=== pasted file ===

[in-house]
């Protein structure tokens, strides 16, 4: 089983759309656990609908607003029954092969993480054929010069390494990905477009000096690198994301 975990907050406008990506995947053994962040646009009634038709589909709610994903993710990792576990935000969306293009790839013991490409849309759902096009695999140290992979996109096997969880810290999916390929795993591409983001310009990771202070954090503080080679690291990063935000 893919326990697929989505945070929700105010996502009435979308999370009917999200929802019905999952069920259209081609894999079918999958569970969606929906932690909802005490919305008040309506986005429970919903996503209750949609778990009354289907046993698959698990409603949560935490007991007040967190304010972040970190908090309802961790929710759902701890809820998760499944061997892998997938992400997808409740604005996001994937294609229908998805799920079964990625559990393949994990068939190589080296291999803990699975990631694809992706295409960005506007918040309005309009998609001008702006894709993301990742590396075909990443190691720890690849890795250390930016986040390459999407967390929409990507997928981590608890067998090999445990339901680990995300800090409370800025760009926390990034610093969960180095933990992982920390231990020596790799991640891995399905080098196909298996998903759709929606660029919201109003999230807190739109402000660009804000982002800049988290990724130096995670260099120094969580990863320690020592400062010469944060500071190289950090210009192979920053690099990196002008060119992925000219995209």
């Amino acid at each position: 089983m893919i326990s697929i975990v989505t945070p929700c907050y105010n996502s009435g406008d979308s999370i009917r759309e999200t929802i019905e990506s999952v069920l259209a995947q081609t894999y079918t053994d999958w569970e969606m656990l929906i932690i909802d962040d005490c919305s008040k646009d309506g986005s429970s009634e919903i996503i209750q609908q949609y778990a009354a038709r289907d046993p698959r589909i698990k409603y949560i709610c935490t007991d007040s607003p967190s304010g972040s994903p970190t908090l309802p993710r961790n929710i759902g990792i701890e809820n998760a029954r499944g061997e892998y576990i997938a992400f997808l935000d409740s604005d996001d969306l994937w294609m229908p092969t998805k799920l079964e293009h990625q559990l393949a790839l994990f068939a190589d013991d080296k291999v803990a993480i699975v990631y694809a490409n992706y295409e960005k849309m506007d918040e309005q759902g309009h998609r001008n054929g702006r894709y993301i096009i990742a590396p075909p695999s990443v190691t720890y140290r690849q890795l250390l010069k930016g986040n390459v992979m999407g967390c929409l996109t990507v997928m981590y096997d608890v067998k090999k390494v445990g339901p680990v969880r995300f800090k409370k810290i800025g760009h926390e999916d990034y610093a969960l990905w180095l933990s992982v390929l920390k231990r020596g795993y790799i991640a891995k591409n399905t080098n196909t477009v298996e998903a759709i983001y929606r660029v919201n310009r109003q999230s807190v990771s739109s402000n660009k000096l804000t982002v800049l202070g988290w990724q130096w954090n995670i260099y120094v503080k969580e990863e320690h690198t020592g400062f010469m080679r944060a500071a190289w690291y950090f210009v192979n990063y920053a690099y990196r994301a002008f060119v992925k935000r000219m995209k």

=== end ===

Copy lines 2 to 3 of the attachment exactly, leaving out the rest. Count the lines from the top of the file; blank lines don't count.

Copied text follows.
């Protein structure tokens, strides 16, 4: 089983759309656990609908607003029954092969993480054929010069390494990905477009000096690198994301 975990907050406008990506995947053994962040646009009634038709589909709610994903993710990792576990935000969306293009790839013991490409849309759902096009695999140290992979996109096997969880810290999916390929795993591409983001310009990771202070954090503080080679690291990063935000 893919326990697929989505945070929700105010996502009435979308999370009917999200929802019905999952069920259209081609894999079918999958569970969606929906932690909802005490919305008040309506986005429970919903996503209750949609778990009354289907046993698959698990409603949560935490007991007040967190304010972040970190908090309802961790929710759902701890809820998760499944061997892998997938992400997808409740604005996001994937294609229908998805799920079964990625559990393949994990068939190589080296291999803990699975990631694809992706295409960005506007918040309005309009998609001008702006894709993301990742590396075909990443190691720890690849890795250390930016986040390459999407967390929409990507997928981590608890067998090999445990339901680990995300800090409370800025760009926390990034610093969960180095933990992982920390231990020596790799991640891995399905080098196909298996998903759709929606660029919201109003999230807190739109402000660009804000982002800049988290990724130096995670260099120094969580990863320690020592400062010469944060500071190289950090210009192979920053690099990196002008060119992925000219995209």
């Amino acid at each position: 089983m893919i326990s697929i975990v989505t945070p929700c907050y105010n996502s009435g406008d979308s999370i009917r759309e999200t929802i019905e990506s999952v069920l259209a995947q081609t894999y079918t053994d999958w569970e969606m656990l929906i932690i909802d962040d005490c919305s008040k646009d309506g986005s429970s009634e919903i996503i209750q609908q949609y778990a009354a038709r289907d046993p698959r589909i698990k409603y949560i709610c935490t007991d007040s607003p967190s304010g972040s994903p970190t908090l309802p993710r961790n929710i759902g990792i701890e809820n998760a029954r499944g061997e892998y576990i997938a992400f997808l935000d409740s604005d996001d969306l994937w294609m229908p092969t998805k799920l079964e293009h990625q559990l393949a790839l994990f068939a190589d013991d080296k291999v803990a993480i699975v990631y694809a490409n992706y295409e960005k849309m506007d918040e309005q759902g309009h998609r001008n054929g702006r894709y993301i096009i990742a590396p075909p695999s990443v190691t720890y140290r690849q890795l250390l010069k930016g986040n390459v992979m999407g967390c929409l996109t990507v997928m981590y096997d608890v067998k090999k390494v445990g339901p680990v969880r995300f800090k409370k810290i800025g760009h926390e999916d990034y610093a969960l990905w180095l933990s992982v390929l920390k231990r020596g795993y790799i991640a891995k591409n399905t080098n196909t477009v298996e998903a759709i983001y929606r660029v919201n310009r109003q999230s807190v990771s739109s402000n660009k000096l804000t982002v800049l202070g988290w990724q130096w954090n995670i260099y120094v503080k969580e990863e320690h690198t020592g400062f010469m080679r944060a500071a190289w690291y950090f210009v192979n990063y920053a690099y990196r994301a002008f060119v992925k935000r000219m995209k």